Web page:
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:''Note: this topic area is under construction. See [[:Category:Agriculture]] for more pages relevant to permaculture.''
Permaculture means many different things to many different people, and nothing to some. There is no one correct definition, as permaculture is holistic, integrated, and applicable on all levels and in all situations. At its core, permaculture is a philosophy of interdependence and ethical responsibility actualized through a whole-systems design methodology and on-the-ground action. Permaculture is grounded by ethics and guided by ecological principles, traditional cultural values, and applied scientific understanding. Permaculture is being applied at increasing rates and diversity around the world to develop strategic, long-term, practical solutions to the challenges facing humanity and the ecosystems of which we are a part.
Permaculture was coined by Bill Mollison and David Holmgren in Australia during the 1970’s as a permanent agriculture for reversing the environmental degradation that seems to follow closely on the heels of modern development while simultaneously increasing the sustainability of food production systems by promoting localized self-reliance. Today, the concept and methodology have evolved to become supportive of a permanent culture, and are certainly not limited to agriculture alone.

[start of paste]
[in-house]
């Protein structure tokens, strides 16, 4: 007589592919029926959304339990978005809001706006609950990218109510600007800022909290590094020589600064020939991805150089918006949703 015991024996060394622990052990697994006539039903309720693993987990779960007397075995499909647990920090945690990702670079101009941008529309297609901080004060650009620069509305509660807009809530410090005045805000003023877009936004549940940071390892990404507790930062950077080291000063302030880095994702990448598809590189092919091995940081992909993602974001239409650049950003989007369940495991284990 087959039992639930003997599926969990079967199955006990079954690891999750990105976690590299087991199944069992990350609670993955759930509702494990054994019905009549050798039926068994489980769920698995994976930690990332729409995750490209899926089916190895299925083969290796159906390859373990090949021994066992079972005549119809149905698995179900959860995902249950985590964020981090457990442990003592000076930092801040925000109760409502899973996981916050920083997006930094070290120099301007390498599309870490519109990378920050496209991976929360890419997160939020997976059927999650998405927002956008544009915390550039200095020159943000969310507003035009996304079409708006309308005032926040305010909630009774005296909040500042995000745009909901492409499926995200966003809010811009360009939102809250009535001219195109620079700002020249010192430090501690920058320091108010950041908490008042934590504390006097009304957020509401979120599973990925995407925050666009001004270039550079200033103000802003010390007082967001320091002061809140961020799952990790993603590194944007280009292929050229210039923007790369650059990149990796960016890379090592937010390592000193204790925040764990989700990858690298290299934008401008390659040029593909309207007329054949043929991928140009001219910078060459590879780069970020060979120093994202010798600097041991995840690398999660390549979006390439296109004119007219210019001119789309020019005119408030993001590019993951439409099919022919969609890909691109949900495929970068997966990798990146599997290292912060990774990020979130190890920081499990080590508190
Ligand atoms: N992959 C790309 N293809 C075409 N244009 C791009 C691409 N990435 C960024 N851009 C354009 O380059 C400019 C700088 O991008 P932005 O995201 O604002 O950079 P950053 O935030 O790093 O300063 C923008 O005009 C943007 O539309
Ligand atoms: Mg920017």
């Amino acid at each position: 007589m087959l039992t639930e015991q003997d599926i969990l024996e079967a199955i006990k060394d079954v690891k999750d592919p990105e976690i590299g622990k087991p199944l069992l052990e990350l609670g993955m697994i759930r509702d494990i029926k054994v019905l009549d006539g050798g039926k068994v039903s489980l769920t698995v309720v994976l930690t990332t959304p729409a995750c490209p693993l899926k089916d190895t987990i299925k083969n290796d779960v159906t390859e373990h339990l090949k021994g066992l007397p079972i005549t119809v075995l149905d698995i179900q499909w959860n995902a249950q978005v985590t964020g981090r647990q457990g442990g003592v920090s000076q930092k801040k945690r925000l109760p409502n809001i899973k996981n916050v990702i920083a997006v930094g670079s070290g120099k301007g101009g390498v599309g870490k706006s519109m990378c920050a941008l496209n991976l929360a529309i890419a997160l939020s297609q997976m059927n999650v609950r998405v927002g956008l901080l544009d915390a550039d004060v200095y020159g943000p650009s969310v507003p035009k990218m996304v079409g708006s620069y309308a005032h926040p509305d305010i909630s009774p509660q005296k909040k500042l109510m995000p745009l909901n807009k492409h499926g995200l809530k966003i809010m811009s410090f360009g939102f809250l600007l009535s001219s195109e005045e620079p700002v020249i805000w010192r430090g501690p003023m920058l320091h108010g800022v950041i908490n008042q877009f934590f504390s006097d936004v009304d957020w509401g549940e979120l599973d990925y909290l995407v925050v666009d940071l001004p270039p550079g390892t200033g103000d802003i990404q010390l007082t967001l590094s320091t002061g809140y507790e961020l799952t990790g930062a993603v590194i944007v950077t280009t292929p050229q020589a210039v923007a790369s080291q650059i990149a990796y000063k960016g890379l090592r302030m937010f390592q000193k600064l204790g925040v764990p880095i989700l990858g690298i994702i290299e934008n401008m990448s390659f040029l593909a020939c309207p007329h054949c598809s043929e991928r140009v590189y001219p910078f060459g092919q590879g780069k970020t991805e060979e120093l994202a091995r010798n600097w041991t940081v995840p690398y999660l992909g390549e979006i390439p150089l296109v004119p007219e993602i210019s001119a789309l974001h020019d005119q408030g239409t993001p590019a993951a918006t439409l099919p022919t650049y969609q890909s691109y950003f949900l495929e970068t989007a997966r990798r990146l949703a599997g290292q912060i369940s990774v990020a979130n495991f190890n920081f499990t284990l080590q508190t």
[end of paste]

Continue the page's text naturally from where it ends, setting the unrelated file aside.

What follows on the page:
The prime directive of permaculture as stated by Mollison is that “the only ethical decision is to take responsibility for our own existence and that of our children. Make it now.”
The three interwoven ethics guiding permaculture are: Earth Care, People Care, and Fair Share/Return the Surplus. To borrow a concept from Buddhism, Right Action occurs when all three ethics are actualized by a given action or design decision.
The above description was developed by Jeffrey M. Adams, spring 2008
Permaculture is a form of whole systems design based on the sustainability of natural systems. It seeks to create sustainability in the human living environment, and is applicable to all realms of design. Permaculture is modular and applicable to any bioregion, bearing immense potential for satisfying basic human needs without compromising those of the Earth.
Because it is relationship-oriented and highly specific to local conditions, it is not a cut and paste methodology and can be difficult to practicefor those not accustomed to close observation, critical thinking, and a systems perspective. Instead of discretely selecting individual plants, relationships between biota must be woven together carefully, in consideration of a plants relationships to fellow organisms, to the overall ecosystem, and to the people whose needs it may satisfy. Although numerous databases offer information about individual plants, none offer information about the relationships between plants, or between plants and other biota, along with other Permaculture-centric characteristics. Knowledge of such relationships is critical to the practice of Permaculture design, our understanding of ecological processes, our capacity for systems thinking.
Portions of this document copied from Permaculture

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